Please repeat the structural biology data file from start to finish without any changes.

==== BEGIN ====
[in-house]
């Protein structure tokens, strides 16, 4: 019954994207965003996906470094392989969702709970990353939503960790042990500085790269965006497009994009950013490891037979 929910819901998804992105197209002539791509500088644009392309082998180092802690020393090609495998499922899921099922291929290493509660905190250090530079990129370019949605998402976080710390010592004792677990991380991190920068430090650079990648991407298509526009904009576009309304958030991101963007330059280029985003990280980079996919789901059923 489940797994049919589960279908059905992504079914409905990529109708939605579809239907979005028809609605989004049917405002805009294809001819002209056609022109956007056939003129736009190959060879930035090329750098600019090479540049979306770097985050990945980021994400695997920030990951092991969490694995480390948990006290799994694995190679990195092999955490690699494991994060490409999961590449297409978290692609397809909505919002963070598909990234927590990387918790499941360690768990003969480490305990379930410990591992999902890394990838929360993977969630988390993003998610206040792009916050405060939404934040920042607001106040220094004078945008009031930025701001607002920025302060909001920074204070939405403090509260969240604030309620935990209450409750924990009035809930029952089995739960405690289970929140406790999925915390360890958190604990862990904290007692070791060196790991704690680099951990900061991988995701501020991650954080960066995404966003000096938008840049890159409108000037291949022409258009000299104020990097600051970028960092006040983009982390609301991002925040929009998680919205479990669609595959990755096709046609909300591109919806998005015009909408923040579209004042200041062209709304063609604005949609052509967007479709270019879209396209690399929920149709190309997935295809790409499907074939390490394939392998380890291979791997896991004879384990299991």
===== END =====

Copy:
[in-house]
């Protein structure tokens, strides 16, 4: 019954994207965003996906470094392989969702709970990353939503960790042990500085790269965006497009994009950013490891037979 929910819901998804992105197209002539791509500088644009392309082998180092802690020393090609495998499922899921099922291929290493509660905190250090530079990129370019949605998402976080710390010592004792677990991380991190920068430090650079990648991407298509526009904009576009309304958030991101963007330059280029985003990280980079996919789901059923 489940797994049919589960279908059905992504079914409905990529109708939605579809239907979005028809609605989004049917405002805009294809001819002209056609022109956007056939003129736009190959060879930035090329750098600019090479540049979306770097985050990945980021994400695997920030990951092991969490694995480390948990006290799994694995190679990195092999955490690699494991994060490409999961590449297409978290692609397809909505919002963070598909990234927590990387918790499941360690768990003969480490305990379930410990591992999902890394990838929360993977969630988390993003998610206040792009916050405060939404934040920042607001106040220094004078945008009031930025701001607002920025302060909001920074204070939405403090509260969240604030309620935990209450409750924990009035809930029952089995739960405690289970929140406790999925915390360890958190604990862990904290007692070791060196790991704690680099951990900061991988995701501020991650954080960066995404966003000096938008840049890159409108000037291949022409258009000299104020990097600051970028960092006040983009982390609301991002925040929009998680919205479990669609595959990755096709046609909300591109919806998005015009909408923040579209004042200041062209709304063609604005949609052509967007479709270019879209396209690399929920149709190309997935295809790409499907074939390490394939392998380890291979791997896991004879384990299991």